2013-10-16 / People


Filmmaker captures harvest scene from decades past
By Anne Marie Kyzer

Harvest season is in full swing but few are doing it the way Joseph Barnhart planned last week.

The Hephzibah filmmaker has been collecting hours of footage in Burke County for his documentary, Growing Peanut Butter. To illustrate the harvest methods used in decades past, he called on a few friends and a team of mules to dig peanuts the old fashioned way. Local resident Neal Quick brought his mules to Burton Heatwole’s farm for the demonstration, and afterwards the peanuts were stacked for drying just as they would've been long ago.

Barnhart called it a rare event and a treat to see 40-year-old methods put into practice.

“Finding mules is hard enough much less finding them trained enough to pull a plow,” he said.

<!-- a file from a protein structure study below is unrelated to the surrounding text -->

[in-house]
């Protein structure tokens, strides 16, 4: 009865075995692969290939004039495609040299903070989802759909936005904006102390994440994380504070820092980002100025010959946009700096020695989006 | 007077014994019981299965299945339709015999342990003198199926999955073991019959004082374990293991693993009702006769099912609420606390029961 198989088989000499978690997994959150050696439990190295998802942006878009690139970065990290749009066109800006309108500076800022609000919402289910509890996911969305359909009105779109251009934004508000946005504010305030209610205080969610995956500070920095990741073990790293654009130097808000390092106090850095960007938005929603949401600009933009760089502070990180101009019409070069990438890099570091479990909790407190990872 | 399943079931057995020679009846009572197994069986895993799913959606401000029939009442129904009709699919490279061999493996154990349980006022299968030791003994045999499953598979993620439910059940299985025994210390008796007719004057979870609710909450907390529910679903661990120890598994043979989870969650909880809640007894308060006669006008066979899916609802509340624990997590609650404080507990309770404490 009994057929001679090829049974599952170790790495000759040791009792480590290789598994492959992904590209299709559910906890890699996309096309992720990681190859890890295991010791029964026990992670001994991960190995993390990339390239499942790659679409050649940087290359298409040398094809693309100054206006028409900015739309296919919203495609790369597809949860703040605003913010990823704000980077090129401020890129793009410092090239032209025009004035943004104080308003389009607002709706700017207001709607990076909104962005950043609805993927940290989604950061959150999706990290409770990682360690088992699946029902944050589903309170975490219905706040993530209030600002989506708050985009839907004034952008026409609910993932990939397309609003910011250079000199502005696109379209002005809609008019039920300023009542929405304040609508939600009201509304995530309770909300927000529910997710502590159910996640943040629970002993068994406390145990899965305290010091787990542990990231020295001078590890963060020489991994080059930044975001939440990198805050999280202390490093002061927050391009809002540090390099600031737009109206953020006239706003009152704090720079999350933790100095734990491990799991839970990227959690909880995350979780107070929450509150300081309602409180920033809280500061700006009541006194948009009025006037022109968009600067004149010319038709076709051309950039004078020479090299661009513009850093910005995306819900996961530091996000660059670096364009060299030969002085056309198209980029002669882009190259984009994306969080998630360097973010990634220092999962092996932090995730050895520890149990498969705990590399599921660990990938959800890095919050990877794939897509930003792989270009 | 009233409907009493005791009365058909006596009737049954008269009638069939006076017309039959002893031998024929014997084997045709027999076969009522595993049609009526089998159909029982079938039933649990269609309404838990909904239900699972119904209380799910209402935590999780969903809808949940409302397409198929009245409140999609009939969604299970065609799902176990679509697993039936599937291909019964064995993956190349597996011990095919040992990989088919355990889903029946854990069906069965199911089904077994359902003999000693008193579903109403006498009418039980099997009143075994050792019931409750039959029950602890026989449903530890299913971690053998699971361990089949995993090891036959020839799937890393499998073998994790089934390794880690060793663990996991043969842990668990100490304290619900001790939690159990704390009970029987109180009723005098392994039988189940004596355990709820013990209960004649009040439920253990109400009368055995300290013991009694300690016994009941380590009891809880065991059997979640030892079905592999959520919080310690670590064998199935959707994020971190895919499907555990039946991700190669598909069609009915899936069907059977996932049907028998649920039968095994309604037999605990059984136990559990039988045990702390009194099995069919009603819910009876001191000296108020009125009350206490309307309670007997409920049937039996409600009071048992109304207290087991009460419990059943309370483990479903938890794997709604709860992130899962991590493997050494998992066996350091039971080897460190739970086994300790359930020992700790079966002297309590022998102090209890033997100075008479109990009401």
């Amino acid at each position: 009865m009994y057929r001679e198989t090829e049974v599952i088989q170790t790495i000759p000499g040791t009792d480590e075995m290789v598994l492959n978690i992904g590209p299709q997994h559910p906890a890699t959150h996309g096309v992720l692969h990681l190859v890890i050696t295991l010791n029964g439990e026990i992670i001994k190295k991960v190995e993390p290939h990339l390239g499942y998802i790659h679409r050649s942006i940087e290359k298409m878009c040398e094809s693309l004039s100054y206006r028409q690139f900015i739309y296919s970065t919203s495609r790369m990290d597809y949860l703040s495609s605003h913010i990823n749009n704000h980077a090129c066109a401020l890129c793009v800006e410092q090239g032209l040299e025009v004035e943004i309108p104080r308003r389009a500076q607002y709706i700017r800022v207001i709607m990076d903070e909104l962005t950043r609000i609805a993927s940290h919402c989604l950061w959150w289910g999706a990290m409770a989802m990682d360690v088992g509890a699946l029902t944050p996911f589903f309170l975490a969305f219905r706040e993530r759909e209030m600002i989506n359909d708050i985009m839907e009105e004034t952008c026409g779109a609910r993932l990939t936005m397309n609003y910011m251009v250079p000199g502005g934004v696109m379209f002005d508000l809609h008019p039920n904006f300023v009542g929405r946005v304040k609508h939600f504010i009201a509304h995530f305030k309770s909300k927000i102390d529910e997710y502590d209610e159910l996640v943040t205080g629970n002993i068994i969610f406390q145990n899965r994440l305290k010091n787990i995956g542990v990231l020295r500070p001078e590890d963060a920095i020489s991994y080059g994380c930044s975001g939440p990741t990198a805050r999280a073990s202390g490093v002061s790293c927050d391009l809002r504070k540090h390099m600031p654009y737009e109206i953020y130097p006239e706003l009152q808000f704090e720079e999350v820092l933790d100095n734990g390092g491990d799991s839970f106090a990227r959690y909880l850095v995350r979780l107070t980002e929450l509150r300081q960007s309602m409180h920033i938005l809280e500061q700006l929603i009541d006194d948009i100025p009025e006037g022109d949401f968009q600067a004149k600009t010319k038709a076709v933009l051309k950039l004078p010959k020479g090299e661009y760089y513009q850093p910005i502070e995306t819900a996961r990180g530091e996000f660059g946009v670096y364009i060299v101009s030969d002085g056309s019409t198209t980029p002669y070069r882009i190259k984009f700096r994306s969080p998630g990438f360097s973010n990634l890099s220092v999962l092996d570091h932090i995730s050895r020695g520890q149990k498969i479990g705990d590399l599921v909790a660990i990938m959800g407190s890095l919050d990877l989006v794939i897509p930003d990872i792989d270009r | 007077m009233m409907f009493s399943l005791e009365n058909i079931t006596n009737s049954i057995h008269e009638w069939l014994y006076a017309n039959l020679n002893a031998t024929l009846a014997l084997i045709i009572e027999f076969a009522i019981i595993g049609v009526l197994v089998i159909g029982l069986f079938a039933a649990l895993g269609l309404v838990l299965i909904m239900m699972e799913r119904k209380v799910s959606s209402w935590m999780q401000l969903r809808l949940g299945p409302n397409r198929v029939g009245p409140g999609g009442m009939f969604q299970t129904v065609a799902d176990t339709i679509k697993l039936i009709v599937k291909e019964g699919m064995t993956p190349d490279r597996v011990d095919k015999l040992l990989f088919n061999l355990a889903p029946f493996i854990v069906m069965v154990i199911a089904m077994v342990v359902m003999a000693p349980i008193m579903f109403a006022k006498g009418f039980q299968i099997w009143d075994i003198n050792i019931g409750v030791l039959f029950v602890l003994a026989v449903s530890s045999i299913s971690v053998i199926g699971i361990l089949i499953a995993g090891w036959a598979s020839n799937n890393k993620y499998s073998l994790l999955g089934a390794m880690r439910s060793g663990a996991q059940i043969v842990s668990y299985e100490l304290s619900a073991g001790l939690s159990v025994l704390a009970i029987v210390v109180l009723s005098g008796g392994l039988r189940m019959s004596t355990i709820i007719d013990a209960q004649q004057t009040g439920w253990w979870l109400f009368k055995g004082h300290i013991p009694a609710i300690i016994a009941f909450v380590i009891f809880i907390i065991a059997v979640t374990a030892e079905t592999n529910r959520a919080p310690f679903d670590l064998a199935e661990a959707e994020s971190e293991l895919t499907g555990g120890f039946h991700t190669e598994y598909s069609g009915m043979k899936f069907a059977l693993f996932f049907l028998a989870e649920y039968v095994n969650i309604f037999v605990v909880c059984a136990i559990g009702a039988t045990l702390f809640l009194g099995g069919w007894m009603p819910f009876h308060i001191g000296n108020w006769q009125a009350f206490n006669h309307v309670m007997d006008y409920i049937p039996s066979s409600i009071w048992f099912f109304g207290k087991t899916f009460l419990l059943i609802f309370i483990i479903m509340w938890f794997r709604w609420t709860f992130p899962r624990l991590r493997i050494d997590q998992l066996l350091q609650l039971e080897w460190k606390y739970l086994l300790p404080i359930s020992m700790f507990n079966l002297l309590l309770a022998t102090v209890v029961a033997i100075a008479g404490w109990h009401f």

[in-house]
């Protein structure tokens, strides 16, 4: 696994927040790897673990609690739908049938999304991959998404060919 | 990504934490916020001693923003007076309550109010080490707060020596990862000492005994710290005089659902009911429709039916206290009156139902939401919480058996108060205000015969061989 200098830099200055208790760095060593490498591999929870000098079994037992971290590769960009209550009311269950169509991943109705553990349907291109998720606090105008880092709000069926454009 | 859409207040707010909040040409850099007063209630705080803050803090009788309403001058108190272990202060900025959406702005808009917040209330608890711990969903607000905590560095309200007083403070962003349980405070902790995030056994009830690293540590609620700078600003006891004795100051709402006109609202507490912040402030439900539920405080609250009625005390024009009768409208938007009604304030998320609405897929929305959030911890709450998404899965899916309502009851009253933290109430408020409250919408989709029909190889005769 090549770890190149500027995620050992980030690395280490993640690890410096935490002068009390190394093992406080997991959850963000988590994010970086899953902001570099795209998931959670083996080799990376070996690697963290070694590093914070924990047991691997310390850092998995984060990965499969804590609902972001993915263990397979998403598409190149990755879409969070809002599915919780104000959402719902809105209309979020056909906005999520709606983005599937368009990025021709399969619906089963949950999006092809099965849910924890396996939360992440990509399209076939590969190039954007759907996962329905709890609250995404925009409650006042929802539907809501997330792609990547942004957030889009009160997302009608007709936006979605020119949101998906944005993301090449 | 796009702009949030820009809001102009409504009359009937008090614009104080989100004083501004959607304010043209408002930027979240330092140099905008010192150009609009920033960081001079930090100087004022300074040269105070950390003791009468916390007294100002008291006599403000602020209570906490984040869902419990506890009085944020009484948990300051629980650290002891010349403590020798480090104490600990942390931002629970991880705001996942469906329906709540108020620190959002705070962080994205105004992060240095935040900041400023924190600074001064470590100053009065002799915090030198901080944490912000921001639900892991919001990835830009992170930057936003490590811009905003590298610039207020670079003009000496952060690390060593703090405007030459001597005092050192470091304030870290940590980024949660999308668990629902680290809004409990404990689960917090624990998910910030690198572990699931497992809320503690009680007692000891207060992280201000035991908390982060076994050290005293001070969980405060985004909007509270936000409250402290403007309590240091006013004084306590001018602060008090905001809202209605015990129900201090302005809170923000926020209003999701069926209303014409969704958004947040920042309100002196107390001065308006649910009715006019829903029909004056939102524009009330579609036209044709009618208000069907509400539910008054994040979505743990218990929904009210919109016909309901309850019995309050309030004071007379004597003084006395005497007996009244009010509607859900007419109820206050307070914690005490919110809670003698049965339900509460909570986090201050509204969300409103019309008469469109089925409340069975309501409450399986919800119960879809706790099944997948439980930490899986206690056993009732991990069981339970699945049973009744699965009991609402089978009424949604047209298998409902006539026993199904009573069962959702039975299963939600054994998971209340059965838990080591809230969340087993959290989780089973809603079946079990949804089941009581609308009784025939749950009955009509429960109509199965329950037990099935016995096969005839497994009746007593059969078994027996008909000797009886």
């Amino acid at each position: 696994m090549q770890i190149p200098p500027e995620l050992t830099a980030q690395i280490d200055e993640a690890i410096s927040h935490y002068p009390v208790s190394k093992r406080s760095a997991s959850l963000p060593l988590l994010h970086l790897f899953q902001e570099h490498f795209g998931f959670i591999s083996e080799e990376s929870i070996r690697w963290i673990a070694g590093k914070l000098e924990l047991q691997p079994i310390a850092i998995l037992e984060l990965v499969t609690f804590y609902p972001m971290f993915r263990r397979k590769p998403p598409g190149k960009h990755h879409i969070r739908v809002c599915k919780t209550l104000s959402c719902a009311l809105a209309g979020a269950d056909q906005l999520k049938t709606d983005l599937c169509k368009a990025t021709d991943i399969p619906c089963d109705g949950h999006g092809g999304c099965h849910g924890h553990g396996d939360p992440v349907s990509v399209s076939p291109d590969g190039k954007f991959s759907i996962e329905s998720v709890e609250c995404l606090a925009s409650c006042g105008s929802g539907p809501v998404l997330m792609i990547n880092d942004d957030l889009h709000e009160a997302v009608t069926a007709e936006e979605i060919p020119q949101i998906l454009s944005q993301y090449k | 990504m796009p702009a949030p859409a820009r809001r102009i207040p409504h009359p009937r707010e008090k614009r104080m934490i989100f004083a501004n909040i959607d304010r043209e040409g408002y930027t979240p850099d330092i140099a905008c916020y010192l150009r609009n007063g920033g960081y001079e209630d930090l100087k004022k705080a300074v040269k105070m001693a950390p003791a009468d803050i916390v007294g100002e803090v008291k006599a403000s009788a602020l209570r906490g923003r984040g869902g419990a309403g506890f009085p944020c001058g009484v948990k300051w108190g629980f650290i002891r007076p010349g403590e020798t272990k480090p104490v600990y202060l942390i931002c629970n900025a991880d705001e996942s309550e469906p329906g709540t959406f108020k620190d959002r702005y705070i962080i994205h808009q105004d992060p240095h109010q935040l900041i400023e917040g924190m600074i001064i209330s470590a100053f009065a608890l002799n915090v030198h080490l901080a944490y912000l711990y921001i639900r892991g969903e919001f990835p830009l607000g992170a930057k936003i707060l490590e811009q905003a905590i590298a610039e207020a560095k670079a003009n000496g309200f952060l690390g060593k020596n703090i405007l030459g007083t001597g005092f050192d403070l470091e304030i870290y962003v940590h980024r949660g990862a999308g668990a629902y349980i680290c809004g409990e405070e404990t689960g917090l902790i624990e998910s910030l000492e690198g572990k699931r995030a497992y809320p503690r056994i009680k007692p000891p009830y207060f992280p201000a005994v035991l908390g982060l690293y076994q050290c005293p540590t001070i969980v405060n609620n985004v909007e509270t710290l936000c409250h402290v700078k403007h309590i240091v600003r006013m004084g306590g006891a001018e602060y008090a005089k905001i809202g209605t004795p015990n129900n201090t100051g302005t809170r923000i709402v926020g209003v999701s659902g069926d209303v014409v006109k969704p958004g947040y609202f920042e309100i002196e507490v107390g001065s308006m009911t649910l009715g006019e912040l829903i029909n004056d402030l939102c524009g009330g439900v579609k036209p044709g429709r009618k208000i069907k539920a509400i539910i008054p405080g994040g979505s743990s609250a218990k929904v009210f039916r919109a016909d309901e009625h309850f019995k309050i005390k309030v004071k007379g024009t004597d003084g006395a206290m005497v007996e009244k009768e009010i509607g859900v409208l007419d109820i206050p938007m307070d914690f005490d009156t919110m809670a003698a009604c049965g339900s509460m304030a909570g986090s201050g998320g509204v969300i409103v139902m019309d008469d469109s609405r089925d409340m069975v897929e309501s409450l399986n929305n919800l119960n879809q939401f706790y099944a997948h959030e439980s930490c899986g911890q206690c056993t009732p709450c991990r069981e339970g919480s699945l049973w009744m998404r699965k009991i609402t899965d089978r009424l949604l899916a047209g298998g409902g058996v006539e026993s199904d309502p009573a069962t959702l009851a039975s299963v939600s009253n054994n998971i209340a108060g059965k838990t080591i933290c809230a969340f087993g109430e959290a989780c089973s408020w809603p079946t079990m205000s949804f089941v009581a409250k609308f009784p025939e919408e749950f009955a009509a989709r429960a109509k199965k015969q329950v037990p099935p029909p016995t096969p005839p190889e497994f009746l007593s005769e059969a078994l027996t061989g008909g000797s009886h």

Barnhart said the footage will be important to his fulllength documentary, which also details modern peanut production methods and the manufacturing of peanut butter.

Once completed, he hopes the documentary will help others understand and appreciate what it takes to produce one of the world’s most important food crops. Having grown up on his parent’s farm, Barnhart said he understands the hard work involved. Though a lifelong disability has kept him from extensive physical labor, he sees his documentary work as one way he can show support for the industry.

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